Clear the screen. Here comes metaphor # 2. “Be dressed for action…” like those waiting for their master to return from the wedding banquet, so they may open the door for him when he comes home. Alert, they recognize his knock. They expect him (and his bride? and the wedding party?) to require their services at an intimate post-banquet event (you know what weddings are like, one party blurs into the next), but no! Grateful that his servants have stayed at the ready rather than drift out to the edges of the banquet hall, that they have stayed alert to him and his needs, he slips off his tux jacket, ties on an apron, and invites those servants to his own table.

I have been to a lot of weddings, and I must say it’s hard to imagine the scene Luke’s Jesus sketches in this parable. There’s a clear firewall between who’s serving and who is being served. Of course there is: it’s all in the contract, all paid for and had better be delivered.

But that’s not how God’s kingdom works. As important as those twelve disciples were (and as self-important as some of them were), Jesus calls them his little flock (of relatively helpless sheep) and implies in this parable that they ought to think of themselves as servants, even slaves, simply doing their duty. And in the kingdom of God, the master is free to turn the tables and wait on his staff. The first shall be last, and the last first. The master Jesus is remembered in Matthew’s Gospel to have said, “Whoever wishes to be great among you must be your servant, and whoever wishes to be first among you must be your slave; just as the Son of Man came not to be served, but to serve, and to give his life a ransom for many.”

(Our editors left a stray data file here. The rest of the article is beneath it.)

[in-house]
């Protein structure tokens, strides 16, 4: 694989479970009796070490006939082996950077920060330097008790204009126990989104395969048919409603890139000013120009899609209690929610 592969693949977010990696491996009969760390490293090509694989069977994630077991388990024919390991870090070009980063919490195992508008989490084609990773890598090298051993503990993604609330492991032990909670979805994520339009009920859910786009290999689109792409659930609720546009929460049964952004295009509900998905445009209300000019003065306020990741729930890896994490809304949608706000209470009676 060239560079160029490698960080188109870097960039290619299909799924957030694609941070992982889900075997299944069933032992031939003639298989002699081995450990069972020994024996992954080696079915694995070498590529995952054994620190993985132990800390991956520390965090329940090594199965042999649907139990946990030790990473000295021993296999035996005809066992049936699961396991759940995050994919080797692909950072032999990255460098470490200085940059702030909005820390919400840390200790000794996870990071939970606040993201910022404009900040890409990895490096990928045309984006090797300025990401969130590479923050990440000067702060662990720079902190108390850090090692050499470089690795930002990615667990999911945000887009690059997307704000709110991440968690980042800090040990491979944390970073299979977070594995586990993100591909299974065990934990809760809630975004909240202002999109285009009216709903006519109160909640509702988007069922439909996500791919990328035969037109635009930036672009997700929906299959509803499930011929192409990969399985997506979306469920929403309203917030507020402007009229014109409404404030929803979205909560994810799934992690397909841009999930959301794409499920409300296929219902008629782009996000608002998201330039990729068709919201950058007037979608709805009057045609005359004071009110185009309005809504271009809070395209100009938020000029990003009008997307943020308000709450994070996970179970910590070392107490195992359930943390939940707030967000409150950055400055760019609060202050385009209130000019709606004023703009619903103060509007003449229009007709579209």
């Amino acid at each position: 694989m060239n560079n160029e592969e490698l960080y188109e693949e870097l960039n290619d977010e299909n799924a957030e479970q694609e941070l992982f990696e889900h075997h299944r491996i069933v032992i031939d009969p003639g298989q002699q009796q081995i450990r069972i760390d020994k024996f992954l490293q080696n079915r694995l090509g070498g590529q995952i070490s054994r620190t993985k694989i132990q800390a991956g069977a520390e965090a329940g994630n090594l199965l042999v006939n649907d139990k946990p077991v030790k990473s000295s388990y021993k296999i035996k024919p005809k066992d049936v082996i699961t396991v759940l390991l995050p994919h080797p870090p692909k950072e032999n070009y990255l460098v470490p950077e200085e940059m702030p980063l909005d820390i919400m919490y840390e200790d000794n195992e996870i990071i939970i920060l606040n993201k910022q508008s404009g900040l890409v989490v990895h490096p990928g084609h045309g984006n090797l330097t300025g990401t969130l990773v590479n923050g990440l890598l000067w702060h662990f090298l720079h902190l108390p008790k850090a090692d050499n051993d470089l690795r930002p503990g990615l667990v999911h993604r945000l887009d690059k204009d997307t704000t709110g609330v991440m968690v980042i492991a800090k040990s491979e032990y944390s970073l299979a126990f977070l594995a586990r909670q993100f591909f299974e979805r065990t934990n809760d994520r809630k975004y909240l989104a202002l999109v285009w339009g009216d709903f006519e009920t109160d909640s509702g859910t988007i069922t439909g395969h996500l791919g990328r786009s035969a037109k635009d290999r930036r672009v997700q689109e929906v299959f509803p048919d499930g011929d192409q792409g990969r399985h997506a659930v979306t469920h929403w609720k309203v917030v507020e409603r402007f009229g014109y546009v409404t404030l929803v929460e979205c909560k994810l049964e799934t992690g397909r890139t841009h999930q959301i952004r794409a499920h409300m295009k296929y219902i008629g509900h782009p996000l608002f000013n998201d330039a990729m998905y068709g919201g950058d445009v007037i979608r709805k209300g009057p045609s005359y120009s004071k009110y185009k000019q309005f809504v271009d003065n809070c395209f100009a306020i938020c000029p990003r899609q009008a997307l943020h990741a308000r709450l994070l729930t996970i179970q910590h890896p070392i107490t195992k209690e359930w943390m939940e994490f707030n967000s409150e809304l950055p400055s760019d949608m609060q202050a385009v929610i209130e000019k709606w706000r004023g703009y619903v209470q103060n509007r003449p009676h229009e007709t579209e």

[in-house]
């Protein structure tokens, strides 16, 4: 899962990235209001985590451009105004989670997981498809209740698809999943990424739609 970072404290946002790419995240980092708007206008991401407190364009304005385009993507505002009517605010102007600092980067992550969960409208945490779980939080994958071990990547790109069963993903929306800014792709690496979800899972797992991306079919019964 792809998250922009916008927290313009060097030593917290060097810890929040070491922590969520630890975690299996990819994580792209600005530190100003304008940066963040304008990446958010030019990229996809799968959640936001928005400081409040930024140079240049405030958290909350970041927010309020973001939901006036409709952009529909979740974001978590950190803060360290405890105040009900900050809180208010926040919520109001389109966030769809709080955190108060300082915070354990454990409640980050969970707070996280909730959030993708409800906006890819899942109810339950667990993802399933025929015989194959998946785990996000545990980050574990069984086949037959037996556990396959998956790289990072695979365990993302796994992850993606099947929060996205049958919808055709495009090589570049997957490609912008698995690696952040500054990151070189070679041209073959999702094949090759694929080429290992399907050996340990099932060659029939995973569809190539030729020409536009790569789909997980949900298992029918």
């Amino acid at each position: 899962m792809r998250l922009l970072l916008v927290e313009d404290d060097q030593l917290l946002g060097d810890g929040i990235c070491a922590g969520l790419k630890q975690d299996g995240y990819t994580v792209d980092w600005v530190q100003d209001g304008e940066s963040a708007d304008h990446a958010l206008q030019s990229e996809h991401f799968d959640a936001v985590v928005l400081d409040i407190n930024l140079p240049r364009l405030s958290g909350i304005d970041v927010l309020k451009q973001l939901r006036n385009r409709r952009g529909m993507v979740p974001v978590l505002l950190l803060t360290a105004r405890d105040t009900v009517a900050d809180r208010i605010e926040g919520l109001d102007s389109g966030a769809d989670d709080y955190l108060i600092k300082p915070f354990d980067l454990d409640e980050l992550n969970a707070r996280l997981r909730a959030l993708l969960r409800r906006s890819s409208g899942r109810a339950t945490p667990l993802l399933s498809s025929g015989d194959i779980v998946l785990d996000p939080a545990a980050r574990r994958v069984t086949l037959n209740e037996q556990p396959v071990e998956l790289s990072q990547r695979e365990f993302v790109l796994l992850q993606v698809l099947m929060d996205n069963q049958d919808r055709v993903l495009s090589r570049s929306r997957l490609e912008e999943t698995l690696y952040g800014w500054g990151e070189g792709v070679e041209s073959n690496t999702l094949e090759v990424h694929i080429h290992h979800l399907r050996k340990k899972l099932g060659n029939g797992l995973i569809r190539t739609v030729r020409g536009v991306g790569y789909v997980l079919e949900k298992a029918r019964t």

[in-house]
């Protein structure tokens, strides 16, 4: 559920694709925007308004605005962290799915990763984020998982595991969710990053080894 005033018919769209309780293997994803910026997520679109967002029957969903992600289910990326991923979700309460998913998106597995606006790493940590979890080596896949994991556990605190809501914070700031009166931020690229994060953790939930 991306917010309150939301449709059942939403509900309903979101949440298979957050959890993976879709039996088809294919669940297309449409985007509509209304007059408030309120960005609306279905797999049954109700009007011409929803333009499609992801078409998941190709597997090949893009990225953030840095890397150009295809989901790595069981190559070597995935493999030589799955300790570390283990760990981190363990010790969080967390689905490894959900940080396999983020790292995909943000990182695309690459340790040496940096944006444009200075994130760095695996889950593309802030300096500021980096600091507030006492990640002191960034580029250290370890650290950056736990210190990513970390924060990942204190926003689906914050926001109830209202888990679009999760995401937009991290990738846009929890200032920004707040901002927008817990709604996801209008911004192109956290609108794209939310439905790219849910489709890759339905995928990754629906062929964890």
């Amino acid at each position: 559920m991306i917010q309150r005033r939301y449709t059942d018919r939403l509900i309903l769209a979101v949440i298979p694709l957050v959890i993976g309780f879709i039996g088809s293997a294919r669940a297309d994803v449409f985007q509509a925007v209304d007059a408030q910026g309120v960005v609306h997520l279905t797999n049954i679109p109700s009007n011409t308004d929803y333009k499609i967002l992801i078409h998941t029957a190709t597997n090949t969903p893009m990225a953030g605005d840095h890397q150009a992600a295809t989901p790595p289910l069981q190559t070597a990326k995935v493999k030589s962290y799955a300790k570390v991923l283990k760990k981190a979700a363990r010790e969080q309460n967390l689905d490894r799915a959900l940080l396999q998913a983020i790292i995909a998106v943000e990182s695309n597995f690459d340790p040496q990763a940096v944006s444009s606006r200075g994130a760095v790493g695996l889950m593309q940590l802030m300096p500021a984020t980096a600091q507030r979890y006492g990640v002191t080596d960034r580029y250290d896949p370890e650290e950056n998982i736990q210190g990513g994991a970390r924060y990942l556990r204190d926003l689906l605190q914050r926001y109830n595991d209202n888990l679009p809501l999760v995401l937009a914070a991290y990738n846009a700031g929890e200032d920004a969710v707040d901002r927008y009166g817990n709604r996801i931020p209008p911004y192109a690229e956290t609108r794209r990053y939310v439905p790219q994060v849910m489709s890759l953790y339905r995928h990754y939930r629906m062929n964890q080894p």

Now comes that third pearl. It starts with true irritation: a home has been broken into, and the homeowner was away at the time. It’s the point of this little saying to state the obvious: that if the owner knew the thief was coming, the owner would have returned home in time to be ready for him, alert to every sound in the night.